OTTAWA – Keystone XL is dead! Long live Energy East!
Like a game of pipeline whack-a-mole, a bid by TransCanada Corp., to suspend its controversial, north-south Keystone XL pipeline proposal has elevated the west-east Energy East pipeline plan to the top of Canada’s political agenda.
“With Keystone now delayed, even more important we approve Energy East,” Saskatchewan Premier Brad Wall posted on his Twitter account Tuesday while the U.S. State Department was still chewing over TransCanada’s postponement bid.
“There’s no doubt it puts a whole lot more attention now on Energy East,” Donald Arsenault, New Brunswick’s energy minister, told The Canadian Press in an interview.
TransCanada’s proposed 4,600-kilometre Energy East pipeline is designed to move 1.1-million barrels of crude oil a day from Alberta and Saskatchewan to refineries in Eastern Canada.
Pipeline politics have been a Canadian staple for the past decade and that won’t change with the departure of Stephen Harper’s Conservatives and the arrival of Justin Trudeau’s Liberals in Ottawa.
Trudeau will be sworn in Wednesday as the 23rd prime minister and his newly appointed cabinet can expect to begin fielding pipeline calls almost immediately.
“We’ll definitely get on the horn right away to make contact with the minister and show how important this project is for not only New Brunswick but for the country,” Arsenault said.
Trudeau’s Liberal team was rocked in the final week of last month’s federal election after The Canadian Press revealed his campaign co-chair Dan Gagnier was advising TransCanada on how to lobby a new government on Energy East. Gagnier resigned and the Liberals went on to a stunning majority, but the incident raised the hackles of conservatives and progressives on either side of the polarized pipeline debate.
Trudeau has always supported Keystone XL, a 1,897-kilometre pipeline that would move 830,000 barrels a day of Alberta bitumen to Nebraska and then on to Gulf Coast refineries.
The Liberal leader has been more ambivalent about Energy East, saying it needs a more rigorous environmental assessment. Trudeau has also been a vigorous proponent of a more aggressive Canadian climate change policy — something environmental groups say cannot co-exist with new pipelines, which equate to expanded oil sands production.
“There’s just no way to square taking strong action on climate change and moving forward with these pipelines,” Adam Scott of Environmental Defence said Tuesday.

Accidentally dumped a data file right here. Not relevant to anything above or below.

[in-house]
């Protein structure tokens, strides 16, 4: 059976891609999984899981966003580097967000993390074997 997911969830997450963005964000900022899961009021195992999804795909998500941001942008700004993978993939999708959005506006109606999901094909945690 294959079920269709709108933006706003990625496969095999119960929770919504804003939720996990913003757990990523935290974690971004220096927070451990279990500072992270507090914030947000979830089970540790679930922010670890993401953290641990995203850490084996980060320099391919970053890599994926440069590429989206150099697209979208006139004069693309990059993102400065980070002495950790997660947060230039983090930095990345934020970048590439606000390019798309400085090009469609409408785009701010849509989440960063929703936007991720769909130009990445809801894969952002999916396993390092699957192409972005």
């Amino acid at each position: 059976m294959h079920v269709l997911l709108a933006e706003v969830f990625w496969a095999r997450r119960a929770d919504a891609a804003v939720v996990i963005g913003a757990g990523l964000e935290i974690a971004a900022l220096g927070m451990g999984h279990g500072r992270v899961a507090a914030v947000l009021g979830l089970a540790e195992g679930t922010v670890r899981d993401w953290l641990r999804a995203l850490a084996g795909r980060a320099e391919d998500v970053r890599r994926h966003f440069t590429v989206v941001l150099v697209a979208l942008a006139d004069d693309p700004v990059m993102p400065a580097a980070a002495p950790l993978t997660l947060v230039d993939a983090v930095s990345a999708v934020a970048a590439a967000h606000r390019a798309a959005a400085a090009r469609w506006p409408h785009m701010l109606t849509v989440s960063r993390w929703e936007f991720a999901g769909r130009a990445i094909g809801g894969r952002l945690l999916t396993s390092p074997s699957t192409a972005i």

Scott predicts Energy East will become the next big battleground for environmentalists.
“If it’s possible to kill a project like Keystone, then you can sure bet that Energy East will face an even stronger opposition.”
That’s not to say the Keystone developments are all unwelcome for the incoming government.
TransCanada’s postponement of its licence application could clear a significant Canada-U.S. irritant just as Trudeau begins an intense month of international summitry, during which he’ll repeatedly rub elbows with U.S. President Barack Obama.
Keystone, which Prime Minister Stephen Harper once called a “no-brainer” despite Obama’s misgivings, had become an awkward reminder of diverging Canada-U.S. directions on climate policy.
TransCanada’s postponement bid may provide an honourable out for both governments, said David McLaughlin, the former head of the National Round Table on the Environment and the Economy and a one-time chief of staff to prime minister Brian Mulroney.
It might even win TransCanada some brownie points with the new government.
“A decision deferred that doesn’t require saying no to a friend and ally is probably a better outcome for the current (U.S.) administration,” said McLaughlin.
“It means Trudeau, in his first meeting with President Obama, doesn’t have to be queried on whether or not he lobbied on Keystone. It removes an irritant. They can focus on the things they want to and not clean up Mr. Harper’s leftovers.”
McLaughlin argues Trudeau’s strong majority government with seats spread across the country, combined with Rachel Notley’s NDP government in Alberta, presents an opportunity to forge a strong climate policy consensus and get a new pipeline to tidewater approved.
New pipeline capacity, oil sands expansion and climate degradation are inextricably linked for the environmental movement and McLaughlin argues Trudeau will never be able to untangle them.
“What he can do, though, is satisfy a broader swath of Canadians that he’s taking climate change seriously,” he said.
“Get a good, effective climate policy in place and use that to promote market access,” said McLaughlin, who couldn’t resist noting that’s exactly what the round table on the environment proposed before the Harper Conservatives killed it off in 2012.
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